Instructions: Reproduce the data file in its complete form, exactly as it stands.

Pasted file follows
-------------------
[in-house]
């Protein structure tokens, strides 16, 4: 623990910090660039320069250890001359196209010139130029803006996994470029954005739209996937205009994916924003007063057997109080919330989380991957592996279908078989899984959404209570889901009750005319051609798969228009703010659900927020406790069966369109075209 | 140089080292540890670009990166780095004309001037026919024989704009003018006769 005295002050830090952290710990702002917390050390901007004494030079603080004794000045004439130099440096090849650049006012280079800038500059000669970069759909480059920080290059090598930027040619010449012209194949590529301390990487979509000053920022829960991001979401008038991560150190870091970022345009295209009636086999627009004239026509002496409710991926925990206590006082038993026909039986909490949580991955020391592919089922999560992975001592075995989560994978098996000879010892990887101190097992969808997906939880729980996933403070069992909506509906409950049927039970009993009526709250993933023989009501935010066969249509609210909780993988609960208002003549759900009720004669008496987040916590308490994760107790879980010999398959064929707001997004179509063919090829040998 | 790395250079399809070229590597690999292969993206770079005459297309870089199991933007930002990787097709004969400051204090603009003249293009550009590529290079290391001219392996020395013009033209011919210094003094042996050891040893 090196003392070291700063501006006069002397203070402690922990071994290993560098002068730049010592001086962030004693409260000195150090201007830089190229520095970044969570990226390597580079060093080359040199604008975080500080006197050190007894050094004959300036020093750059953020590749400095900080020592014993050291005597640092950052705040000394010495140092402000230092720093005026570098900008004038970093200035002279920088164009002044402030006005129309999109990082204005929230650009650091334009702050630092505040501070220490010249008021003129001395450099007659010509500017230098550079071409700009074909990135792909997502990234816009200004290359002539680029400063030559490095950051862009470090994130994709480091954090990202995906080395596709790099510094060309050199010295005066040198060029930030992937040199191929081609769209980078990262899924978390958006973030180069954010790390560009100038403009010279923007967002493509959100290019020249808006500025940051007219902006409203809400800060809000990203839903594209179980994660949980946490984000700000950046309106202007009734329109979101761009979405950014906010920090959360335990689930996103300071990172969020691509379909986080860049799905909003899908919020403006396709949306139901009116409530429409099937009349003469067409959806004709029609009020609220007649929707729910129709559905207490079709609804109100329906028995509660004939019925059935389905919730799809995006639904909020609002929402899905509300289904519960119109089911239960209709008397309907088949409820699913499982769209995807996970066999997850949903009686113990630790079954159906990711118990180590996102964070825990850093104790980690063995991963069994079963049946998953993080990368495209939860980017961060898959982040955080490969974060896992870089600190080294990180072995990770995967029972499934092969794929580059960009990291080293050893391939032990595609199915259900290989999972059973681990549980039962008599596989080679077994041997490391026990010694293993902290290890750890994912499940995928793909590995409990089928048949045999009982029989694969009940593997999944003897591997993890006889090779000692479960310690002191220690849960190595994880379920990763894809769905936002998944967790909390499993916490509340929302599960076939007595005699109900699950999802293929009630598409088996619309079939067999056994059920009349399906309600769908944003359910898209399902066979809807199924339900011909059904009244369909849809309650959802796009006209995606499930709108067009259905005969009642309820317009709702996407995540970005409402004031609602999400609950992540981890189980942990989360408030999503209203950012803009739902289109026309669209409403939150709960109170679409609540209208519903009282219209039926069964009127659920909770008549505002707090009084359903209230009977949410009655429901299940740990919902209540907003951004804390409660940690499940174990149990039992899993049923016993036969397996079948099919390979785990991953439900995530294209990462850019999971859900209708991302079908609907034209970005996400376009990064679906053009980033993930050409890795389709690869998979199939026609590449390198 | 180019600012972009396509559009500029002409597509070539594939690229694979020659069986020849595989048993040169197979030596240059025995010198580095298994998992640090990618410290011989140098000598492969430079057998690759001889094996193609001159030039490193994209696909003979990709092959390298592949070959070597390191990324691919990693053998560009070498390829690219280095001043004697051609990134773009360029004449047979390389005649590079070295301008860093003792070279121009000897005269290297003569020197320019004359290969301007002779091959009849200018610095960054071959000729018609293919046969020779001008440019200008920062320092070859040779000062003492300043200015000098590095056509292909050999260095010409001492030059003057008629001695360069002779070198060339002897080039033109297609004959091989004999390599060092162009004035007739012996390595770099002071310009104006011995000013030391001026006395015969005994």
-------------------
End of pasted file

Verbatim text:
[in-house]
């Protein structure tokens, strides 16, 4: 623990910090660039320069250890001359196209010139130029803006996994470029954005739209996937205009994916924003007063057997109080919330989380991957592996279908078989899984959404209570889901009750005319051609798969228009703010659900927020406790069966369109075209 | 140089080292540890670009990166780095004309001037026919024989704009003018006769 005295002050830090952290710990702002917390050390901007004494030079603080004794000045004439130099440096090849650049006012280079800038500059000669970069759909480059920080290059090598930027040619010449012209194949590529301390990487979509000053920022829960991001979401008038991560150190870091970022345009295209009636086999627009004239026509002496409710991926925990206590006082038993026909039986909490949580991955020391592919089922999560992975001592075995989560994978098996000879010892990887101190097992969808997906939880729980996933403070069992909506509906409950049927039970009993009526709250993933023989009501935010066969249509609210909780993988609960208002003549759900009720004669008496987040916590308490994760107790879980010999398959064929707001997004179509063919090829040998 | 790395250079399809070229590597690999292969993206770079005459297309870089199991933007930002990787097709004969400051204090603009003249293009550009590529290079290391001219392996020395013009033209011919210094003094042996050891040893 090196003392070291700063501006006069002397203070402690922990071994290993560098002068730049010592001086962030004693409260000195150090201007830089190229520095970044969570990226390597580079060093080359040199604008975080500080006197050190007894050094004959300036020093750059953020590749400095900080020592014993050291005597640092950052705040000394010495140092402000230092720093005026570098900008004038970093200035002279920088164009002044402030006005129309999109990082204005929230650009650091334009702050630092505040501070220490010249008021003129001395450099007659010509500017230098550079071409700009074909990135792909997502990234816009200004290359002539680029400063030559490095950051862009470090994130994709480091954090990202995906080395596709790099510094060309050199010295005066040198060029930030992937040199191929081609769209980078990262899924978390958006973030180069954010790390560009100038403009010279923007967002493509959100290019020249808006500025940051007219902006409203809400800060809000990203839903594209179980994660949980946490984000700000950046309106202007009734329109979101761009979405950014906010920090959360335990689930996103300071990172969020691509379909986080860049799905909003899908919020403006396709949306139901009116409530429409099937009349003469067409959806004709029609009020609220007649929707729910129709559905207490079709609804109100329906028995509660004939019925059935389905919730799809995006639904909020609002929402899905509300289904519960119109089911239960209709008397309907088949409820699913499982769209995807996970066999997850949903009686113990630790079954159906990711118990180590996102964070825990850093104790980690063995991963069994079963049946998953993080990368495209939860980017961060898959982040955080490969974060896992870089600190080294990180072995990770995967029972499934092969794929580059960009990291080293050893391939032990595609199915259900290989999972059973681990549980039962008599596989080679077994041997490391026990010694293993902290290890750890994912499940995928793909590995409990089928048949045999009982029989694969009940593997999944003897591997993890006889090779000692479960310690002191220690849960190595994880379920990763894809769905936002998944967790909390499993916490509340929302599960076939007595005699109900699950999802293929009630598409088996619309079939067999056994059920009349399906309600769908944003359910898209399902066979809807199924339900011909059904009244369909849809309650959802796009006209995606499930709108067009259905005969009642309820317009709702996407995540970005409402004031609602999400609950992540981890189980942990989360408030999503209203950012803009739902289109026309669209409403939150709960109170679409609540209208519903009282219209039926069964009127659920909770008549505002707090009084359903209230009977949410009655429901299940740990919902209540907003951004804390409660940690499940174990149990039992899993049923016993036969397996079948099919390979785990991953439900995530294209990462850019999971859900209708991302079908609907034209970005996400376009990064679906053009980033993930050409890795389709690869998979199939026609590449390198 | 180019600012972009396509559009500029002409597509070539594939690229694979020659069986020849595989048993040169197979030596240059025995010198580095298994998992640090990618410290011989140098000598492969430079057998690759001889094996193609001159030039490193994209696909003979990709092959390298592949070959070597390191990324691919990693053998560009070498390829690219280095001043004697051609990134773009360029004449047979390389005649590079070295301008860093003792070279121009000897005269290297003569020197320019004359290969301007002779091959009849200018610095960054071959000729018609293919046969020779001008440019200008920062320092070859040779000062003492300043200015000098590095056509292909050999260095010409001492030059003057008629001695360069002779070198060339002897080039033109297609004959091989004999390599060092162009004035007739012996390595770099002071310009104006011995000013030391001026006395015969005994």